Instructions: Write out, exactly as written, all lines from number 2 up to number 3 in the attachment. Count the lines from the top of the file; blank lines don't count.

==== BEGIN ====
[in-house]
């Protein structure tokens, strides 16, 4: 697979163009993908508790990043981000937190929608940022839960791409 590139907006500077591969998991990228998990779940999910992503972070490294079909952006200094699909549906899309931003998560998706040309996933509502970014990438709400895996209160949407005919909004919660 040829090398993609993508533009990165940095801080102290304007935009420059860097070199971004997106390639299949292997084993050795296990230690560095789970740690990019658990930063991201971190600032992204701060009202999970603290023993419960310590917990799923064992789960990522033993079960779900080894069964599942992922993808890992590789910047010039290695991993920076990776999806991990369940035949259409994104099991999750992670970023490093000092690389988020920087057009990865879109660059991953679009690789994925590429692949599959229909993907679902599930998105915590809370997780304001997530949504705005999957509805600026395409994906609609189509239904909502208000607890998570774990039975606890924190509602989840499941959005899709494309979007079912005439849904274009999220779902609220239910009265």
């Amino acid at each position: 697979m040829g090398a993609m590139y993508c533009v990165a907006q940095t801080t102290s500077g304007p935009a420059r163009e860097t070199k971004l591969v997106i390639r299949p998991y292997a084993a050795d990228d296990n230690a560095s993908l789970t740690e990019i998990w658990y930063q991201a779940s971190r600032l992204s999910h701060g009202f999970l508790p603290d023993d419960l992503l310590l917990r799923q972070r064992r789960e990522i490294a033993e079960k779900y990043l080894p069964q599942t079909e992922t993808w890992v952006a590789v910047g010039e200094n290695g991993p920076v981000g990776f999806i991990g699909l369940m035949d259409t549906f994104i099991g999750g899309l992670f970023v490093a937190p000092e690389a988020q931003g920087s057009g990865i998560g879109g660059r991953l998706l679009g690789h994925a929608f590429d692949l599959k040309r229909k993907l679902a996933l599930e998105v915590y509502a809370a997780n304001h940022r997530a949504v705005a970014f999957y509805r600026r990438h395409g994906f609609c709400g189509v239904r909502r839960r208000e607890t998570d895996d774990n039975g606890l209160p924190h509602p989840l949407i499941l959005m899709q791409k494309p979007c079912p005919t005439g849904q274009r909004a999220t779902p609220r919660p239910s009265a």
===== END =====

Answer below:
């Protein structure tokens, strides 16, 4: 697979163009993908508790990043981000937190929608940022839960791409 590139907006500077591969998991990228998990779940999910992503972070490294079909952006200094699909549906899309931003998560998706040309996933509502970014990438709400895996209160949407005919909004919660 040829090398993609993508533009990165940095801080102290304007935009420059860097070199971004997106390639299949292997084993050795296990230690560095789970740690990019658990930063991201971190600032992204701060009202999970603290023993419960310590917990799923064992789960990522033993079960779900080894069964599942992922993808890992590789910047010039290695991993920076990776999806991990369940035949259409994104099991999750992670970023490093000092690389988020920087057009990865879109660059991953679009690789994925590429692949599959229909993907679902599930998105915590809370997780304001997530949504705005999957509805600026395409994906609609189509239904909502208000607890998570774990039975606890924190509602989840499941959005899709494309979007079912005439849904274009999220779902609220239910009265």
């Amino acid at each position: 697979m040829g090398a993609m590139y993508c533009v990165a907006q940095t801080t102290s500077g304007p935009a420059r163009e860097t070199k971004l591969v997106i390639r299949p998991y292997a084993a050795d990228d296990n230690a560095s993908l789970t740690e990019i998990w658990y930063q991201a779940s971190r600032l992204s999910h701060g009202f999970l508790p603290d023993d419960l992503l310590l917990r799923q972070r064992r789960e990522i490294a033993e079960k779900y990043l080894p069964q599942t079909e992922t993808w890992v952006a590789v910047g010039e200094n290695g991993p920076v981000g990776f999806i991990g699909l369940m035949d259409t549906f994104i099991g999750g899309l992670f970023v490093a937190p000092e690389a988020q931003g920087s057009g990865i998560g879109g660059r991953l998706l679009g690789h994925a929608f590429d692949l599959k040309r229909k993907l679902a996933l599930e998105v915590y509502a809370a997780n304001h940022r997530a949504v705005a970014f999957y509805r600026r990438h395409g994906f609609c709400g189509v239904r909502r839960r208000e607890t998570d895996d774990n039975g606890l209160p924190h509602p989840l949407i499941l959005m899709q791409k494309p979007c079912p005919t005439g849904q274009r909004a999220t779902p609220r919660p239910s009265a």